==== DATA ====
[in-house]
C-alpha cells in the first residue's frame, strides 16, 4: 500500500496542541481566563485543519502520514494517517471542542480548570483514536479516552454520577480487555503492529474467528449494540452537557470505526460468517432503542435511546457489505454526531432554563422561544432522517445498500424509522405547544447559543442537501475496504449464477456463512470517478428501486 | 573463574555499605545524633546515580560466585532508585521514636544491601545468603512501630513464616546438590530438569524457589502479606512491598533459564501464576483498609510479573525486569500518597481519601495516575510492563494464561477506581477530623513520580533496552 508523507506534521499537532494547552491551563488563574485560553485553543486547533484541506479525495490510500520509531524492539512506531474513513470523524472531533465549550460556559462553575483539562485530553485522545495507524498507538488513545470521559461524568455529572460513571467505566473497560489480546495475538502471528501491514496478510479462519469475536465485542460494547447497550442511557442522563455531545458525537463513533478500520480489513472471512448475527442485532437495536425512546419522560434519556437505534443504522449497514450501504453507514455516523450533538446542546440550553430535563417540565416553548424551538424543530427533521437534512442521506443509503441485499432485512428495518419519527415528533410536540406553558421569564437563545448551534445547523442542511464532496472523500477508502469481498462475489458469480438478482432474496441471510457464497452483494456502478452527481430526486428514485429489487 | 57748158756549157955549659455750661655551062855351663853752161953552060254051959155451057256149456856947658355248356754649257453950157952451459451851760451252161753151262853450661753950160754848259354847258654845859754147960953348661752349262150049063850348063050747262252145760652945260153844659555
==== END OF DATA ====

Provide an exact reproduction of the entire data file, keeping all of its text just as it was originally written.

[in-house]
C-alpha cells in the first residue's frame, strides 16, 4: 500500500496542541481566563485543519502520514494517517471542542480548570483514536479516552454520577480487555503492529474467528449494540452537557470505526460468517432503542435511546457489505454526531432554563422561544432522517445498500424509522405547544447559543442537501475496504449464477456463512470517478428501486 | 573463574555499605545524633546515580560466585532508585521514636544491601545468603512501630513464616546438590530438569524457589502479606512491598533459564501464576483498609510479573525486569500518597481519601495516575510492563494464561477506581477530623513520580533496552 508523507506534521499537532494547552491551563488563574485560553485553543486547533484541506479525495490510500520509531524492539512506531474513513470523524472531533465549550460556559462553575483539562485530553485522545495507524498507538488513545470521559461524568455529572460513571467505566473497560489480546495475538502471528501491514496478510479462519469475536465485542460494547447497550442511557442522563455531545458525537463513533478500520480489513472471512448475527442485532437495536425512546419522560434519556437505534443504522449497514450501504453507514455516523450533538446542546440550553430535563417540565416553548424551538424543530427533521437534512442521506443509503441485499432485512428495518419519527415528533410536540406553558421569564437563545448551534445547523442542511464532496472523500477508502469481498462475489458469480438478482432474496441471510457464497452483494456502478452527481430526486428514485429489487 | 57748158756549157955549659455750661655551062855351663853752161953552060254051959155451057256149456856947658355248356754649257453950157952451459451851760451252161753151262853450661753950160754848259354847258654845859754147960953348661752349262150049063850348063050747262252145760652945260153844659555